The Graves (Abby Endicott Series #2)

The Graves (Abby Endicott Series #2)

by Pamela Wechsler


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In The Graves, former prosecutor turned television writer Pamela Wechsler delivers a tense and enthralling Boston-set thriller about the intersection of power, privilege, and justice.

Abby Endicott, the chief of the District Attorney’s homicide unit in Boston, returns in the heart-racing follow-up to Mission Hill. Things are looking good for Abby: she’s top pick to be the next District Attorney, and her musician boyfriend Ty has moved in, despite her upper crust family’s objections. But a serial killer is on the loose, and with two college-aged girls dead and another missing, time is running out.

When the sons of a prominent government official are linked to the murders, Abby pushes back, stopping at nothing to find justice for the girls. This time, the killer could be right under her nose, and she may be the next victim.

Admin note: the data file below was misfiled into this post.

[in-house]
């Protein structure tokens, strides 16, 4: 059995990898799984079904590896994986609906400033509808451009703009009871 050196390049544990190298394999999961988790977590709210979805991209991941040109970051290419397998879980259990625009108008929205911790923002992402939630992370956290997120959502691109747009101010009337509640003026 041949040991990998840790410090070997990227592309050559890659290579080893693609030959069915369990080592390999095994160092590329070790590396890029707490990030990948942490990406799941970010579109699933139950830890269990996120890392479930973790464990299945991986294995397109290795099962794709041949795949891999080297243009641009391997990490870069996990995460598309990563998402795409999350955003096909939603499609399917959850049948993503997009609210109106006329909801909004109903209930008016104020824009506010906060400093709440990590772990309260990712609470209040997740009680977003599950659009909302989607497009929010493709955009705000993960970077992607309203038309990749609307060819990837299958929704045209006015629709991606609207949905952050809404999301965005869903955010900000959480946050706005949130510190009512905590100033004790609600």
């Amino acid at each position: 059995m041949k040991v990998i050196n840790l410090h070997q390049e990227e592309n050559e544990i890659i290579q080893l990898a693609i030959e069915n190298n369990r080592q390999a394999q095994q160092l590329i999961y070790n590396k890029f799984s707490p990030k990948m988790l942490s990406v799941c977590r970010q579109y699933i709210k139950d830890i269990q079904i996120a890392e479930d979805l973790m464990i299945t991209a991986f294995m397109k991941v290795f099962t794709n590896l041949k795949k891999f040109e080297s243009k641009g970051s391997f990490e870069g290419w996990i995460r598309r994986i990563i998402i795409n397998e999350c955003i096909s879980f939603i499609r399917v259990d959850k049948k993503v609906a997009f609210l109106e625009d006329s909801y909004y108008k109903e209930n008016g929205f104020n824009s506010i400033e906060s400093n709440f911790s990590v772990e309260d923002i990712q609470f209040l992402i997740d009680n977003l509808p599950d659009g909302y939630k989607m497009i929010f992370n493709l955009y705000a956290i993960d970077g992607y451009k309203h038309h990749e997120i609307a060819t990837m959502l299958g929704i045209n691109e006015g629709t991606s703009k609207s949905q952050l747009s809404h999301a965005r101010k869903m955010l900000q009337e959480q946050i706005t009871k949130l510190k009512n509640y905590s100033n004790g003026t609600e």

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Product Details

ISBN-13: 9781250160553
Publisher: St. Martin's Publishing Group
Publication date: 04/17/2018
Series: Abby Endicott Series , #2
Pages: 336
Product dimensions: 5.60(w) x 8.90(h) x 1.00(d)

About the Author

PAMELA WECHSLER grew up in the Boston area and is a graduate of Tufts University and Boston University School of Law. After spending seventeen years as a criminal prosecutor at the local, state and federal levels, she moved to Los Angeles to work as a legal consultant, writer, and producer for network television shows. Her credits include: Law and Order; Law and Order: Criminal Intent; Law and Order: Trial by Jury; Conviction; Canterbury's Law; Doubt; and Bull. She is the author of the Abby Endicott novels, including Mission Hill and The Graves, and a writer and producer on the CBS show Bull.